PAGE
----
Jeff bridges: Sure. My daughters read the book, but before I had known that they had read the book I was looking for some material to direct my father in, Lloyd Bridges. And I wanted to do something that my kids could watch at the time, and I was looking through a catalog of children books and I came across this wonderful cover of a book, with this old, kind of grizzled kind of guy on the cover and thought, “Oh yeah, my dad can play that guy!” And so I got that book and read it and just fell in love with the story…. I was expecting it to be children’s book, but I really got it on an adult level that worked so well. I thought, “This will be a terrific thing for my father to be involved in.” It has a magical quality to it and I thought it would be an easy book to get made, but I was proven wrong (laughs). Even though it was taught in schools and over 10 million copies had been sold, it was also on the banned books list – which excited me, I like that sort of stuff (laughs). So it was quite controversial and it took all these years to get it made.
In ‘The Expendables 3,’ Barney (Sylvester Stallone), Christmas (Jason Statham) and the rest of the team comes face-to-face with Conrad Stonebanks (Mel Gibson), who years ago co-founded The Expendables with Barney. Stonebanks subsequently became a ruthless arms trader and someone who Barney was forced to kill… or so he thought. Stonebanks, who eluded death once before, now is making it his mission to end The Expendables — but Barney has other plans. Barney decides that he has to fight old blood with new blood, and brings in a new era of Expendables team members, recruiting individuals who are younger, faster and more tech-savvy. The latest mission becomes a clash of classic old-school style versus high-tech expertise in the Expendables’ most personal battle yet. Opening in cinemas on August 14th, ‘The Expendables 3′ stars Sylvester Stallone, Jason Statham, Jet Li, Dolph Lundgren, Randy Couture, Terry Crews, Arnold Schwarzenegger, Wesley Snipes, Antonio Banderas, Mel Gibson, Harrison Ford, Kellan Lutz, Ronda Rousey, Victor Ortiz, Glen Powell and Kelsey Grammar. Patrick Hughes (Red Hill) directs.
I can imagine coordinating the schedules of a cast that included Terry Crews, Jet Li and Jason Statham as well as Arnold Schwarzenegger, Mel Gibson, Antonio Banderas, Harrison Ford and Wesley Snipes was a massive undertaking? How difficult was that, and what is like balancing the personalities and characters in the story when you have an ensemble cast like this?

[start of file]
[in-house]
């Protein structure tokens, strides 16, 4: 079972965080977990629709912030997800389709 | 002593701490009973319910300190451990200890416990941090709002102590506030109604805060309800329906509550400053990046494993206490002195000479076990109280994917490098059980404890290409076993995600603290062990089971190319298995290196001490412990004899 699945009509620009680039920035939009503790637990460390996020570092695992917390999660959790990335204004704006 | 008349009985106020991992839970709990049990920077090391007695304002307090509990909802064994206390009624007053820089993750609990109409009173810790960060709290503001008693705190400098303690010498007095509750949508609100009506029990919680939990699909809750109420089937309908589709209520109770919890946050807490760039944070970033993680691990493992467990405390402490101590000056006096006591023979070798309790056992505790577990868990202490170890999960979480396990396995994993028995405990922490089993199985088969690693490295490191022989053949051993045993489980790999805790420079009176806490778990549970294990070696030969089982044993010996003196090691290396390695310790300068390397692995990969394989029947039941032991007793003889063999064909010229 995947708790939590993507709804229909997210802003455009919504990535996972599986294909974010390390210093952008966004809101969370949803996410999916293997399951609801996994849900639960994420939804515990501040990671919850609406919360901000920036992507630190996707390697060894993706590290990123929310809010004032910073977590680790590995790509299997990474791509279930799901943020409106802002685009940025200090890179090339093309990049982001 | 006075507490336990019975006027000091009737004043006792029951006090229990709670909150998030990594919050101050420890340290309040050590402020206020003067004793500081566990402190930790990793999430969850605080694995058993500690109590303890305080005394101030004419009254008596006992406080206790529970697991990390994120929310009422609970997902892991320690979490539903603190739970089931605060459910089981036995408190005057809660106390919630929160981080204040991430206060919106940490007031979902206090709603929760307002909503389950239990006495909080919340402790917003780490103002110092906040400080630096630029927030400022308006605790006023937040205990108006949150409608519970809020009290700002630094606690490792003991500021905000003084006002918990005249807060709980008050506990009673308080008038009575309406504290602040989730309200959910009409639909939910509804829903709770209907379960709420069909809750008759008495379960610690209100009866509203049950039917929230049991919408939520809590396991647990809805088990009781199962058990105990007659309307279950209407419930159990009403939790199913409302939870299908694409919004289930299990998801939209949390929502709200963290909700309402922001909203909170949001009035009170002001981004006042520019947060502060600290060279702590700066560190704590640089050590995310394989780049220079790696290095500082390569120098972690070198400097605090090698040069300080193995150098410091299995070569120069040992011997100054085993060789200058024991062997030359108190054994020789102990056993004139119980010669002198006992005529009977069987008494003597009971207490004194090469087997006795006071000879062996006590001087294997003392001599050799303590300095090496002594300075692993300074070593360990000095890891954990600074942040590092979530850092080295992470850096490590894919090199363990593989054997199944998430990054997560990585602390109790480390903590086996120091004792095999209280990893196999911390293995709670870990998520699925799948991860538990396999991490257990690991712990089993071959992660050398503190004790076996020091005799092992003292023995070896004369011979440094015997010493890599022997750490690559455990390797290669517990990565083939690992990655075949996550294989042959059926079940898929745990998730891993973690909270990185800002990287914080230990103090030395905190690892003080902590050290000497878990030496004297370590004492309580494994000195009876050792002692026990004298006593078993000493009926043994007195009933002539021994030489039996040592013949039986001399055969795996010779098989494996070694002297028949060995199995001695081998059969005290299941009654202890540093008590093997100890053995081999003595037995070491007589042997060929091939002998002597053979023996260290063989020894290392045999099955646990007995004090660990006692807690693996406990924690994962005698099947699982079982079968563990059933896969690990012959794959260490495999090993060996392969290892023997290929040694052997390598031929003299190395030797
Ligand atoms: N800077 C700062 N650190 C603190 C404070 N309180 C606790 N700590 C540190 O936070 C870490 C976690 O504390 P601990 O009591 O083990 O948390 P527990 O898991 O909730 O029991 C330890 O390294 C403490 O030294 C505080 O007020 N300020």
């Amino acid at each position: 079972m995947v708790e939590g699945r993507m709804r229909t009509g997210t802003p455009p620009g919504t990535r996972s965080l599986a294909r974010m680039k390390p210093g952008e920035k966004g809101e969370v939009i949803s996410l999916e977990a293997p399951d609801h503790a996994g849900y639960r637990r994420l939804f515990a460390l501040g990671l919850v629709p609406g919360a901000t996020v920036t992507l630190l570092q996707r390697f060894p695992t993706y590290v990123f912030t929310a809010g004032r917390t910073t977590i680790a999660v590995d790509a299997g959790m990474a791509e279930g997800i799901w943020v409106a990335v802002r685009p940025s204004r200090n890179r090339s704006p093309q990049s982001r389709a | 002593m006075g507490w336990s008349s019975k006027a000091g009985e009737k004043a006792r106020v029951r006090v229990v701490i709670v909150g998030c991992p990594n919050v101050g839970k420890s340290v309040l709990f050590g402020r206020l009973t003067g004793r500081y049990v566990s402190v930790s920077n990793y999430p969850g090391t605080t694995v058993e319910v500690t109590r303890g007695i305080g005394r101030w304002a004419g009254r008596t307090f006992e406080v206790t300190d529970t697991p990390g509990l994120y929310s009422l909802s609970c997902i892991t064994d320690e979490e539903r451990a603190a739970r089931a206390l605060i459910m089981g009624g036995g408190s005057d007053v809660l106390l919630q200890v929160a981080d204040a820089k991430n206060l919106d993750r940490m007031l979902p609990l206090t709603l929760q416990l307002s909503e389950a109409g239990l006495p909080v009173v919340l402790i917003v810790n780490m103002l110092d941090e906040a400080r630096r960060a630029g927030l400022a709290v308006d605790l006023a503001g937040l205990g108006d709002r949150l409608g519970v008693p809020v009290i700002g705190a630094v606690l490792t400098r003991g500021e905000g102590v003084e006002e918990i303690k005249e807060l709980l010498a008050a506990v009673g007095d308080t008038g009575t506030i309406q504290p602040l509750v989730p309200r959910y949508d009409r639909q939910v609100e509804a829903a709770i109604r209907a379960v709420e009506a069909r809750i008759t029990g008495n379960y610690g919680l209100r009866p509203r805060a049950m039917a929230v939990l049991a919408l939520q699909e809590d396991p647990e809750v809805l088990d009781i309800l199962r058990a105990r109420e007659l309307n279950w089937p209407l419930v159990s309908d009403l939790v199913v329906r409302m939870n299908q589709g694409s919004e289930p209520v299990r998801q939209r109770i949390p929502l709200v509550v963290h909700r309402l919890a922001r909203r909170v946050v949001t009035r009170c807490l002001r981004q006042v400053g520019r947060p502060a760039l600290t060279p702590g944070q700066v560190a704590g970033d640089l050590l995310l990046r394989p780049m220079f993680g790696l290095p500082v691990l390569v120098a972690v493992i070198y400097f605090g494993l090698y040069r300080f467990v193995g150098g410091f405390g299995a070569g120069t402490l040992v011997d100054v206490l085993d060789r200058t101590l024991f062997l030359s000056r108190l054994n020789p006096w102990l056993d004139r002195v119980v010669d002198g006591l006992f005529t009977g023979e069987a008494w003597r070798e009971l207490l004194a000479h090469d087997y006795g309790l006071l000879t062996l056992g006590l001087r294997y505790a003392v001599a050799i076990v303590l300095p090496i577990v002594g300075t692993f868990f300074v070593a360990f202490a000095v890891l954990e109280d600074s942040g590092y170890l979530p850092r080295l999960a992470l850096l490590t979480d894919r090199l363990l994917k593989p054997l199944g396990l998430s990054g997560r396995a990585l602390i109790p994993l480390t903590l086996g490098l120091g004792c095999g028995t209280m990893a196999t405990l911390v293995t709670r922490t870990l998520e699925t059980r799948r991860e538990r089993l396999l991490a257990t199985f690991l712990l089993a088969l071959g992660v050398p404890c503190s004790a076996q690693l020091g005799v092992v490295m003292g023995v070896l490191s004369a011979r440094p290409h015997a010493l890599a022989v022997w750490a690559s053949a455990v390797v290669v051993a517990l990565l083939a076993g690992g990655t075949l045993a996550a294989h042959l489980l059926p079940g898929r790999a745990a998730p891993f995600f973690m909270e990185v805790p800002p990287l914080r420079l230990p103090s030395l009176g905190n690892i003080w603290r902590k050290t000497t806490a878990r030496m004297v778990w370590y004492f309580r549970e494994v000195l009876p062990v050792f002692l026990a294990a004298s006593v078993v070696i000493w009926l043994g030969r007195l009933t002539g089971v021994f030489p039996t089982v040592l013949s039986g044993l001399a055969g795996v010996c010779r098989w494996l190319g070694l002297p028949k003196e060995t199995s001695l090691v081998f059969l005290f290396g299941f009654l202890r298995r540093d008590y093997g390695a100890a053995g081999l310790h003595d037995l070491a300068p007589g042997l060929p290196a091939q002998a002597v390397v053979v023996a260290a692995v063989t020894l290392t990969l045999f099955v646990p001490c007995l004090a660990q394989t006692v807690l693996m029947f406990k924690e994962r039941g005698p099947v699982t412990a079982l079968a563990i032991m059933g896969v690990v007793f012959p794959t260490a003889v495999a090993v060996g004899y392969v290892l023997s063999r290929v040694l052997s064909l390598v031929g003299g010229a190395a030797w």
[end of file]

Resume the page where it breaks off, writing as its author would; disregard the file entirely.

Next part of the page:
Sylvester Stallone: To have a cast like this is unprecedented. The effort to bring everyone together was herculean and it has paid off in a huge way. To get them all together for one movie is nothing less than miraculous (laughs). And this one I think we got the tone just right, especially with the humor. Plus, there’s not so much “wink wink, we’re being retro”. It’s happening right now and we bring in the young people to keep it fresh. Also, the story is more identifiable in that I think we’ve all been betrayed by somebody. We also have better actors, we’ve got Harrison Ford in it, Wesley Snipes is absolutely fantastic, Antonio Banderas bring so much humor and flair, Kelsey Grammar… these incredible actors.
When I was working with Harrison Ford for example, he’s minimalist. So, I thought initially that I’d just eaten him up on-screen. But then I saw the dailies and I thought, “You were just swallowed, Sly.” (Laughs) He’s good, he’s very, very, very good. I appreciate them coming on board and I think we have eons to go. There are so many other actors who could come into this. We have so many opportunities now because it’s not just athletic actors, there’s an opportunity now for real actors to add different things. We can advance this more and more.